Busy port of Antwerp
© Rudmer Zwerver

Hapag-Lloyd has suspended its Antwerp barge services until July amidst worsening terminal congestion, but the Belgian hub has sought to reassure the sector further cancellations are not coming.

The German carrier announced that all shipments moving via barge would be stopped until 30 June, a decision that coincided with the latest update from barge operator Contargo, which noted that its wait times at Antwerp had jumped from 33 hours at the end of May to 46 hours today.

In an operational update, Hapag said it would re-evaluate “at the end of June” after low waters and 16 hours of industrial action compounded already “dire” terminal congestion.

However, a Port of Antwerp spokesperson rejected suggestions that more operators may have decided to suspend inland water activities in a push to reduce congestion that has plagued North Europe’s deep-sea terminals.

“It is not correct that all barge services in Antwerp are cancelled until the end of June,” the spokesperson told The Loadstar.

“It seems that this one carrier has decided to stop this particular extra barge service. But in the overall amount of shipping companies, transports, and barge services, this is a measure with very limited impact,

“And it definitely does not mean that all barge services into Antwerp are cancelled – on the contrary.”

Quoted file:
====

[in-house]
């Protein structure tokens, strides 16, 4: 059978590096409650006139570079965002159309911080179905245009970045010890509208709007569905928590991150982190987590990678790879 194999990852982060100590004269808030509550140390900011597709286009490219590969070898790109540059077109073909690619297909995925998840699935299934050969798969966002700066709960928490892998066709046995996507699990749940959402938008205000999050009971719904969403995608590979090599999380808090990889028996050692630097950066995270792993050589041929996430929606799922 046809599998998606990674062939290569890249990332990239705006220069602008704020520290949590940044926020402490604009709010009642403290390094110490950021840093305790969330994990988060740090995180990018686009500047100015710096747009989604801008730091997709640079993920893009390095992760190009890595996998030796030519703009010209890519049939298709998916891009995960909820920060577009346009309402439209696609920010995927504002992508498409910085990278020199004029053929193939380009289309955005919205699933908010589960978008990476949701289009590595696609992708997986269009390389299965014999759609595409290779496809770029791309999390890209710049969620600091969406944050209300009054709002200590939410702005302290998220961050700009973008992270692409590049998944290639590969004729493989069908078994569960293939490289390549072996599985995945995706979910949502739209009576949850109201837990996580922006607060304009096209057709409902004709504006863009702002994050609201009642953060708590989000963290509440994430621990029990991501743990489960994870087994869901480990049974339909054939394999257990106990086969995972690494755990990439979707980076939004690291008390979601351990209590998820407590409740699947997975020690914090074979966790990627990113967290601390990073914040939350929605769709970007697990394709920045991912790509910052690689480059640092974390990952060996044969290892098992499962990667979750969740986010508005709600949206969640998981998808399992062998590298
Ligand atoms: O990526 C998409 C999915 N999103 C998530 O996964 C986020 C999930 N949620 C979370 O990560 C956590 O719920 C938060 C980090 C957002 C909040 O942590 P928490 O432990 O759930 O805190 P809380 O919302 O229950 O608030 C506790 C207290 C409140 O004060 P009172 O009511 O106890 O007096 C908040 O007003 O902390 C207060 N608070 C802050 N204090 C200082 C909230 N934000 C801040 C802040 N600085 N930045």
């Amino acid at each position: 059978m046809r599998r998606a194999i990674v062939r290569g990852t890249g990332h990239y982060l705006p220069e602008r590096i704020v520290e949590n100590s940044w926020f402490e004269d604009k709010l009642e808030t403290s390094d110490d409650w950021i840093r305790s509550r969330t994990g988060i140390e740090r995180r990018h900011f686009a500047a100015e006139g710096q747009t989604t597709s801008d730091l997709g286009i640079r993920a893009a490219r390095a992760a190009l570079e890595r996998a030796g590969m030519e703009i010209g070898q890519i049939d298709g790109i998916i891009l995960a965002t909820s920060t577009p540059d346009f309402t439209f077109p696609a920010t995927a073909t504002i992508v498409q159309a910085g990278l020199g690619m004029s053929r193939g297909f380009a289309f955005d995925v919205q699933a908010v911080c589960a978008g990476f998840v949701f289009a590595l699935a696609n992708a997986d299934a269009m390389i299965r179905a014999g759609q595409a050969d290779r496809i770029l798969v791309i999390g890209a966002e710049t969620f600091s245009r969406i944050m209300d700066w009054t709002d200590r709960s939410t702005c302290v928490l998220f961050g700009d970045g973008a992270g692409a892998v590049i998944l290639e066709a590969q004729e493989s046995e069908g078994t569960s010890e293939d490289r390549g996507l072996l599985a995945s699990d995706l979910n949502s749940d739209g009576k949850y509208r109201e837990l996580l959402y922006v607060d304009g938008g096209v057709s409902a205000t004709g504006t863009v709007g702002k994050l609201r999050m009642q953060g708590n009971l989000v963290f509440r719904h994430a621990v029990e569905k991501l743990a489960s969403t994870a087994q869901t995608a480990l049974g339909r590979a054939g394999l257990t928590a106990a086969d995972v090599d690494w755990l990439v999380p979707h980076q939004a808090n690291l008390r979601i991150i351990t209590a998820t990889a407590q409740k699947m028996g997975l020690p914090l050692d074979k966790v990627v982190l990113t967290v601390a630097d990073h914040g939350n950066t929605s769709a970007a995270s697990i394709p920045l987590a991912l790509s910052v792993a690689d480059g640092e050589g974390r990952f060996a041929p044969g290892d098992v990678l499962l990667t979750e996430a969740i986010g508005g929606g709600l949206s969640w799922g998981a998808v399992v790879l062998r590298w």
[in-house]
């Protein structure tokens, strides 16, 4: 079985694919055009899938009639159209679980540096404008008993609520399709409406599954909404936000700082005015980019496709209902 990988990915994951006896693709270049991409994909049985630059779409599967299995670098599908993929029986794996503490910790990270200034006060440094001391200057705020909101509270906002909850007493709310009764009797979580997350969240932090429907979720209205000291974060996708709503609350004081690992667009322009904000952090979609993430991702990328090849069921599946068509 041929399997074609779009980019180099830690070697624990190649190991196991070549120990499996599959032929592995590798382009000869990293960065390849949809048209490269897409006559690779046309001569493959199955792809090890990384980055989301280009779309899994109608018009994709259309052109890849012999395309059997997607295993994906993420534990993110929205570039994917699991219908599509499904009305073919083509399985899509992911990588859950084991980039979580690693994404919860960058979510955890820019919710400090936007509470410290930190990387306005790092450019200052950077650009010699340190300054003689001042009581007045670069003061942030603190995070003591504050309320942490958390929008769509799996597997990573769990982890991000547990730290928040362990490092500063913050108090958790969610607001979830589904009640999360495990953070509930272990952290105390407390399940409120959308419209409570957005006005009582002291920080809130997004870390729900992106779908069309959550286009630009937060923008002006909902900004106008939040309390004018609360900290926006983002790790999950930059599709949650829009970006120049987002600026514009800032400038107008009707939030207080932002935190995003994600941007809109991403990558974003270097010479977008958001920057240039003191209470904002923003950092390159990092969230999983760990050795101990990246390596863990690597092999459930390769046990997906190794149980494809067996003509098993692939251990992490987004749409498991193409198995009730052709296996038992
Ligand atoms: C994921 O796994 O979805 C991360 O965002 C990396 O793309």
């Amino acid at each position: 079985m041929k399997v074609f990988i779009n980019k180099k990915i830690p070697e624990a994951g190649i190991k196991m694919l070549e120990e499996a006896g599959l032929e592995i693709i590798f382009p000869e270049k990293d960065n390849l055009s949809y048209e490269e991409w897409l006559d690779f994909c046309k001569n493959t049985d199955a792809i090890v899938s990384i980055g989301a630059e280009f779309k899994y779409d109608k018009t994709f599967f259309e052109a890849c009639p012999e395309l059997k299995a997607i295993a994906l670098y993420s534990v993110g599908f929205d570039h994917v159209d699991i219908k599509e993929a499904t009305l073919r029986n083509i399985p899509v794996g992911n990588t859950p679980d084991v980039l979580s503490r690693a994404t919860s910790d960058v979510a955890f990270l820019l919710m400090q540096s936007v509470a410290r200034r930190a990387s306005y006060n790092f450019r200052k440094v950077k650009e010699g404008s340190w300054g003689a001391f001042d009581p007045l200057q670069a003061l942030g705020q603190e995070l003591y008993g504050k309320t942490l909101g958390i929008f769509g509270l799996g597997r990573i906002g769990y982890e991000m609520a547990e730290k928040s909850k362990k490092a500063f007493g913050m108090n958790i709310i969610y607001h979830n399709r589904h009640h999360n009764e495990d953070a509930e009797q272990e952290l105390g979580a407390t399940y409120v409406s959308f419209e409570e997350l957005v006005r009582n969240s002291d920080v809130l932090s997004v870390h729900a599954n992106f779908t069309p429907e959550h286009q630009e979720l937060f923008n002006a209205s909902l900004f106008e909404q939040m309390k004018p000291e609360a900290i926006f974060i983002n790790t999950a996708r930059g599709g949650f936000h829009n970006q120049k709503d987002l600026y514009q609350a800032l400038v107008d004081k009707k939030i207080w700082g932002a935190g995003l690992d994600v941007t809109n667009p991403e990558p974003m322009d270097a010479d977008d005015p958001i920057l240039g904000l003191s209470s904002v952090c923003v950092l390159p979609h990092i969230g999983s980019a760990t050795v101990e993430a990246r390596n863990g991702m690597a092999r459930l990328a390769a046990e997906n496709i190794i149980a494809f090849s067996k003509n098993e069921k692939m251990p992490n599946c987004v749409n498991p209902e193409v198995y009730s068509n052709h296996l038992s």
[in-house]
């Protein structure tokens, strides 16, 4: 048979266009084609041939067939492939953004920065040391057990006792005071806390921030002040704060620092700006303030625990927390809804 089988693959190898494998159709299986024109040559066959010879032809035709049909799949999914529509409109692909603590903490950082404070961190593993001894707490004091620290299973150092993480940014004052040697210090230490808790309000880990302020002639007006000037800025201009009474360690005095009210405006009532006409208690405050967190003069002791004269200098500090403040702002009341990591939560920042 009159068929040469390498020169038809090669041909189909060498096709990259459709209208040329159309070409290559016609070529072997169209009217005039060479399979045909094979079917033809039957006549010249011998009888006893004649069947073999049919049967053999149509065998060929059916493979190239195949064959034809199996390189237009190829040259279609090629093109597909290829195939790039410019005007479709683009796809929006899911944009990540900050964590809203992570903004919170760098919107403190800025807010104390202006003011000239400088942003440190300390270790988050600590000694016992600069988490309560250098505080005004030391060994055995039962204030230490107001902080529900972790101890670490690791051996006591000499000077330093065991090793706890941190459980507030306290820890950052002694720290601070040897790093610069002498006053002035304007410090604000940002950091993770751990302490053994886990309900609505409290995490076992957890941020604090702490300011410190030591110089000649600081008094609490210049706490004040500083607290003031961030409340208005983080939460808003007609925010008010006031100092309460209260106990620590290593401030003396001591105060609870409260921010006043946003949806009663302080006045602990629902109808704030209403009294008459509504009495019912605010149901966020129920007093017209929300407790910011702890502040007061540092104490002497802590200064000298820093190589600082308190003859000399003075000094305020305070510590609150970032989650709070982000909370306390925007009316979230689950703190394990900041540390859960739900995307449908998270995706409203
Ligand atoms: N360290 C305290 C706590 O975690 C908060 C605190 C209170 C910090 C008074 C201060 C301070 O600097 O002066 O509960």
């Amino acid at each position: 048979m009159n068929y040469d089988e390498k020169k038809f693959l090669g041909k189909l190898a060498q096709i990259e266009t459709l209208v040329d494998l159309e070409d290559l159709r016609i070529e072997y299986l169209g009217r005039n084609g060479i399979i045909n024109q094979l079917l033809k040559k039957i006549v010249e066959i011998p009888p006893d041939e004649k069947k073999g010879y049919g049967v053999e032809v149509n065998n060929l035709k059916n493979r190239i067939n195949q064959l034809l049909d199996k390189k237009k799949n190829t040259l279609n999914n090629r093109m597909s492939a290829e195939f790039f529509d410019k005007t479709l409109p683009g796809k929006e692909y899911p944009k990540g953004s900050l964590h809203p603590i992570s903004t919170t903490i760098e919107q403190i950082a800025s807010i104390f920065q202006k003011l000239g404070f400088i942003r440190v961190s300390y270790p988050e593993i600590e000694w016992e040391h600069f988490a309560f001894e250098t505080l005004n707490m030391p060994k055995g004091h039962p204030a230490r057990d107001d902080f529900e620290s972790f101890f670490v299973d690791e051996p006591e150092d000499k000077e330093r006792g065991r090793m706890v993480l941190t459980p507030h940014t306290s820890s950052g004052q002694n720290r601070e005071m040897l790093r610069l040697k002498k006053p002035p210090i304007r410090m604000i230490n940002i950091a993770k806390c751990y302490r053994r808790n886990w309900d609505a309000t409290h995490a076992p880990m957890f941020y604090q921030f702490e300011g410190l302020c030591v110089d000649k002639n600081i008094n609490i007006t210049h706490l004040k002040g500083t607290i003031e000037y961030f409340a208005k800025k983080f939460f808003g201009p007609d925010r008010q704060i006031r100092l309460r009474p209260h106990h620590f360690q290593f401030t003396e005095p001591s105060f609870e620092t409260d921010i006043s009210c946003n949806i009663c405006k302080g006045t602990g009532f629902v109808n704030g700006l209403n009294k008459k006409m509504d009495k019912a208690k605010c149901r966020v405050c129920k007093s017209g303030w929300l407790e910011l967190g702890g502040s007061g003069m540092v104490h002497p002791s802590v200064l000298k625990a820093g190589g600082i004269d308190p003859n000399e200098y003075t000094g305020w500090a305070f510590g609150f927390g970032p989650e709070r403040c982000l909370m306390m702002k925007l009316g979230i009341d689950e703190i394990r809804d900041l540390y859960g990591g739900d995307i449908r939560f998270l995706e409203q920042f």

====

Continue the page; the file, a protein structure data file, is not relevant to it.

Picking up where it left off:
A local source said they would be surprised if “all” services were cancelled but added they expected to see congestion worsen in coming months and barge users further affected as terminal operators contend with an “avalanche” of containers out of China.

This, sources contended, would wipe out “any hopes of a swift resolution” to the congestion and leave shippers scratching for solutions.

Speaking to The Loadstar last week, DP World vice president of inland logistics for Europe, Rob Harrison, said he was urging shippers to buy into the notion of “synchromodality”, with shippers entrusting mode of transport to the terminal operator.

Others, including barge consultant Gunther Ginckels of SeasC4U, have promoted this as the most likely fix for the “years of delays”.

Mr Harrison said that while the idea was not “unique” to DP World, he was prepared to see it built to scale but warned its success would be dependent on a willingness to be “agnostic” about the terminal and transport modes used.

A source argued synchromodality was not just one way out of the years of congestion and delay experienced along North Europe’s inland waterways, it was “the only way”.

They added: “You can play around with technology but that will not address the issue on the ground and that is that too many barges are flowing half full. Those with their eyes on the situation need to be able to react to the live situation, synchromodality offers that.”

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